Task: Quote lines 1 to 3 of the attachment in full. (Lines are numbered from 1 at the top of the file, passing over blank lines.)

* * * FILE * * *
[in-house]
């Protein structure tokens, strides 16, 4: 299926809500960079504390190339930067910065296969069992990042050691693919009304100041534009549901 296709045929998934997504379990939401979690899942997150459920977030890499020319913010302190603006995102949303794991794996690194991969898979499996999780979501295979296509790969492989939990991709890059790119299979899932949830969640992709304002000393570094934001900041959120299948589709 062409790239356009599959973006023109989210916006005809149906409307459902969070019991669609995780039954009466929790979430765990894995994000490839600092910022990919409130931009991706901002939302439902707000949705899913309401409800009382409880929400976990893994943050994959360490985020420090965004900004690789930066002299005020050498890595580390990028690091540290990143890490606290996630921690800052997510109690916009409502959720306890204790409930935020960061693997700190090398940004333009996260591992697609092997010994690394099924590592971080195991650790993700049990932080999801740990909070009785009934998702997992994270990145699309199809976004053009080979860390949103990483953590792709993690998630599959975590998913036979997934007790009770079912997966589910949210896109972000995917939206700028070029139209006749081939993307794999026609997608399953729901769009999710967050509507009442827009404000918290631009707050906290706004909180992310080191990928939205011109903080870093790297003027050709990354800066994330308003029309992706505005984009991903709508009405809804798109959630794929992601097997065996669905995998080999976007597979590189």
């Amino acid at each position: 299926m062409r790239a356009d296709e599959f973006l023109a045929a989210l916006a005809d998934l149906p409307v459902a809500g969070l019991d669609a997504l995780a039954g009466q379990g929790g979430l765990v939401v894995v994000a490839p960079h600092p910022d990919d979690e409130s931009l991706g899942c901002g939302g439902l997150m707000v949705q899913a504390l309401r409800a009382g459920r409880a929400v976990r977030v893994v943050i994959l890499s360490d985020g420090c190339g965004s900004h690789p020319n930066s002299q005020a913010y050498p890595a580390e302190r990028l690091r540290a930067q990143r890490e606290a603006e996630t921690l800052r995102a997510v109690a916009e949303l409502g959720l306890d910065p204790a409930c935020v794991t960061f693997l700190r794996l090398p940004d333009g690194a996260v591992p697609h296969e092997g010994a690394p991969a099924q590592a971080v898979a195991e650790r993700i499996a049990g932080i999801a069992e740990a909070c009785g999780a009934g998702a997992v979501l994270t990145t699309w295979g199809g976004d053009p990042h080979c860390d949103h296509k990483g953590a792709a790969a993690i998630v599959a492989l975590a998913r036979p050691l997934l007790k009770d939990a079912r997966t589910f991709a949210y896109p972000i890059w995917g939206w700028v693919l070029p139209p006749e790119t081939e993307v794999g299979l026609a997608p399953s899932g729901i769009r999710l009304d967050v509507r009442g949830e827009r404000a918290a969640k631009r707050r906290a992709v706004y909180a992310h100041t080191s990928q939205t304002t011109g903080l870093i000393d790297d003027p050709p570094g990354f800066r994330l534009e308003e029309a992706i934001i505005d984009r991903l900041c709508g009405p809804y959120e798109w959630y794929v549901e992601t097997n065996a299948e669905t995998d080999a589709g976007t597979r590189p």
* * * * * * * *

[in-house]
């Protein structure tokens, strides 16, 4: 299926809500960079504390190339930067910065296969069992990042050691693919009304100041534009549901 296709045929998934997504379990939401979690899942997150459920977030890499020319913010302190603006995102949303794991794996690194991969898979499996999780979501295979296509790969492989939990991709890059790119299979899932949830969640992709304002000393570094934001900041959120299948589709 062409790239356009599959973006023109989210916006005809149906409307459902969070019991669609995780039954009466929790979430765990894995994000490839600092910022990919409130931009991706901002939302439902707000949705899913309401409800009382409880929400976990893994943050994959360490985020420090965004900004690789930066002299005020050498890595580390990028690091540290990143890490606290996630921690800052997510109690916009409502959720306890204790409930935020960061693997700190090398940004333009996260591992697609092997010994690394099924590592971080195991650790993700049990932080999801740990909070009785009934998702997992994270990145699309199809976004053009080979860390949103990483953590792709993690998630599959975590998913036979997934007790009770079912997966589910949210896109972000995917939206700028070029139209006749081939993307794999026609997608399953729901769009999710967050509507009442827009404000918290631009707050906290706004909180992310080191990928939205011109903080870093790297003027050709990354800066994330308003029309992706505005984009991903709508009405809804798109959630794929992601097997065996669905995998080999976007597979590189």
């Amino acid at each position: 299926m062409r790239a356009d296709e599959f973006l023109a045929a989210l916006a005809d998934l149906p409307v459902a809500g969070l019991d669609a997504l995780a039954g009466q379990g929790g979430l765990v939401v894995v994000a490839p960079h600092p910022d990919d979690e409130s931009l991706g899942c901002g939302g439902l997150m707000v949705q899913a504390l309401r409800a009382g459920r409880a929400v976990r977030v893994v943050i994959l890499s360490d985020g420090c190339g965004s900004h690789p020319n930066s002299q005020a913010y050498p890595a580390e302190r990028l690091r540290a930067q990143r890490e606290a603006e996630t921690l800052r995102a997510v109690a916009e949303l409502g959720l306890d910065p204790a409930c935020v794991t960061f693997l700190r794996l090398p940004d333009g690194a996260v591992p697609h296969e092997g010994a690394p991969a099924q590592a971080v898979a195991e650790r993700i499996a049990g932080i999801a069992e740990a909070c009785g999780a009934g998702a997992v979501l994270t990145t699309w295979g199809g976004d053009p990042h080979c860390d949103h296509k990483g953590a792709a790969a993690i998630v599959a492989l975590a998913r036979p050691l997934l007790k009770d939990a079912r997966t589910f991709a949210y896109p972000i890059w995917g939206w700028v693919l070029p139209p006749e790119t081939e993307v794999g299979l026609a997608p399953s899932g729901i769009r999710l009304d967050v509507r009442g949830e827009r404000a918290a969640k631009r707050r906290a992709v706004y909180a992310h100041t080191s990928q939205t304002t011109g903080l870093i000393d790297d003027p050709p570094g990354f800066r994330l534009e308003e029309a992706i934001i505005d984009r991903l900041c709508g009405p809804y959120e798109w959630y794929v549901e992601t097997n065996a299948e669905t995998d080999a589709g976007t597979r590189p």